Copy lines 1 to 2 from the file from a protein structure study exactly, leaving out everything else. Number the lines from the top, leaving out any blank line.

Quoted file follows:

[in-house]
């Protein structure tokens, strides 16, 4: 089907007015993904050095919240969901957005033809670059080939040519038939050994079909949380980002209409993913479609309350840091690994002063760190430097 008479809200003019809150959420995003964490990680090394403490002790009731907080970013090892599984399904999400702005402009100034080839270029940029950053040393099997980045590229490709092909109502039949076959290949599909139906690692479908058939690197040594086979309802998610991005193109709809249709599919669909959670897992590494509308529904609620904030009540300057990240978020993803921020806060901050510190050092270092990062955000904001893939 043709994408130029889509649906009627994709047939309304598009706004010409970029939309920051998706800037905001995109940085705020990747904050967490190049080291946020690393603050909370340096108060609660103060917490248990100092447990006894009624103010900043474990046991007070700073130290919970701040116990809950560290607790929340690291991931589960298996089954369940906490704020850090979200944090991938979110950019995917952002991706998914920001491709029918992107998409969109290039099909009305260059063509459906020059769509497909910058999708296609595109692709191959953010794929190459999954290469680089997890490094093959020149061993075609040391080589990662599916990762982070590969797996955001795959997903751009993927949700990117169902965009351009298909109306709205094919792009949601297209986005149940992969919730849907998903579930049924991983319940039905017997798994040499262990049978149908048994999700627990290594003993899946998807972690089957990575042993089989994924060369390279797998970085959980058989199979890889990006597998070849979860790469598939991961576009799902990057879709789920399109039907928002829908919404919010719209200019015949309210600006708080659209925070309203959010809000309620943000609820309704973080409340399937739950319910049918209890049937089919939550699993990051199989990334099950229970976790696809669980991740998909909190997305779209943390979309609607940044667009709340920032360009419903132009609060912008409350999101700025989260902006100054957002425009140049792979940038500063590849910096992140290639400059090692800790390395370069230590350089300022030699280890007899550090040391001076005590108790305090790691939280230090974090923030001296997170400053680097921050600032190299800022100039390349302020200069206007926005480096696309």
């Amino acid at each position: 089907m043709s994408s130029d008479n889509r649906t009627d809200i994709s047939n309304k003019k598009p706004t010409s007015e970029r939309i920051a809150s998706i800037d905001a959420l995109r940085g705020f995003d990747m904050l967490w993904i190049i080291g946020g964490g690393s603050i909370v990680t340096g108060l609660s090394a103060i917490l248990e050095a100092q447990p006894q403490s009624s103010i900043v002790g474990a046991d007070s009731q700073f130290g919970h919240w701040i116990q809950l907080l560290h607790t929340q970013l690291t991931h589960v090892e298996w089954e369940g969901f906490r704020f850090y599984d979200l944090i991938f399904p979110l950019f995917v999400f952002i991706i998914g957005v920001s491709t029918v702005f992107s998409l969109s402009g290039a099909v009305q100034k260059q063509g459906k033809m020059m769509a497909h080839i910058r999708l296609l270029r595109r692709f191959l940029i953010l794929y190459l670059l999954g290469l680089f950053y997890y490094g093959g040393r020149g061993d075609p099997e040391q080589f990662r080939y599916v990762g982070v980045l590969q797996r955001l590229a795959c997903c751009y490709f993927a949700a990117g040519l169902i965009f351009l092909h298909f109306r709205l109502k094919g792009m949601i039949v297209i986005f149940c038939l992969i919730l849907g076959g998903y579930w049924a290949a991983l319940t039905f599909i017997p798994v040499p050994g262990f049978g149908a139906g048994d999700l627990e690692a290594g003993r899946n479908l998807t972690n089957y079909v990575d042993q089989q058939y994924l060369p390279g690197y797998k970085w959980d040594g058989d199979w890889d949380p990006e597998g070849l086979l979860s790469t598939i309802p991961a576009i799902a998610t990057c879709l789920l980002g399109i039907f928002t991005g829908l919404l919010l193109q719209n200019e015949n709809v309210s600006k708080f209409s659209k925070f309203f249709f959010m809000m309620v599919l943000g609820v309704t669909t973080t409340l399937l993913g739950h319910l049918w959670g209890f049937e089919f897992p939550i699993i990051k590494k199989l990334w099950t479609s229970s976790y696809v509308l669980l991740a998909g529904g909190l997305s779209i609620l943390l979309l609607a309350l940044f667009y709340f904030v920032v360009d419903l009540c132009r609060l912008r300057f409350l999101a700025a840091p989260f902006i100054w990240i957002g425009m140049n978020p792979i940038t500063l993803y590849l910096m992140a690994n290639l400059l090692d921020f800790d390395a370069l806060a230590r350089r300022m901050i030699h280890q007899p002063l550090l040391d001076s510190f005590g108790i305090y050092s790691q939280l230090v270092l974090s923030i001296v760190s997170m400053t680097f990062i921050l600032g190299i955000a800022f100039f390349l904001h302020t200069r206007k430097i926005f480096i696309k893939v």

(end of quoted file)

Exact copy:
[in-house]
């Protein structure tokens, strides 16, 4: 089907007015993904050095919240969901957005033809670059080939040519038939050994079909949380980002209409993913479609309350840091690994002063760190430097 008479809200003019809150959420995003964490990680090394403490002790009731907080970013090892599984399904999400702005402009100034080839270029940029950053040393099997980045590229490709092909109502039949076959290949599909139906690692479908058939690197040594086979309802998610991005193109709809249709599919669909959670897992590494509308529904609620904030009540300057990240978020993803921020806060901050510190050092270092990062955000904001893939 043709994408130029889509649906009627994709047939309304598009706004010409970029939309920051998706800037905001995109940085705020990747904050967490190049080291946020690393603050909370340096108060609660103060917490248990100092447990006894009624103010900043474990046991007070700073130290919970701040116990809950560290607790929340690291991931589960298996089954369940906490704020850090979200944090991938979110950019995917952002991706998914920001491709029918992107998409969109290039099909009305260059063509459906020059769509497909910058999708296609595109692709191959953010794929190459999954290469680089997890490094093959020149061993075609040391080589990662599916990762982070590969797996955001795959997903751009993927949700990117169902965009351009298909109306709205094919792009949601297209986005149940992969919730849907998903579930049924991983319940039905017997798994040499262990049978149908048994999700627990290594003993899946998807972690089957990575042993089989994924060369390279797998970085959980058989199979890889990006597998070849979860790469598939991961576009799902990057879709789920399109039907928002829908919404919010719209200019015949309210600006708080659209925070309203959010809000309620943000609820309704973080409340399937739950319910049918209890049937089919939550699993990051199989990334099950229970976790696809669980991740998909909190997305779209943390979309609607940044667009709340920032360009419903132009609060912008409350999101700025989260902006100054957002425009140049792979940038500063590849910096992140290639400059090692800790390395370069230590350089300022030699280890007899550090040391001076005590108790305090790691939280230090974090923030001296997170400053680097921050600032190299800022100039390349302020200069206007926005480096696309």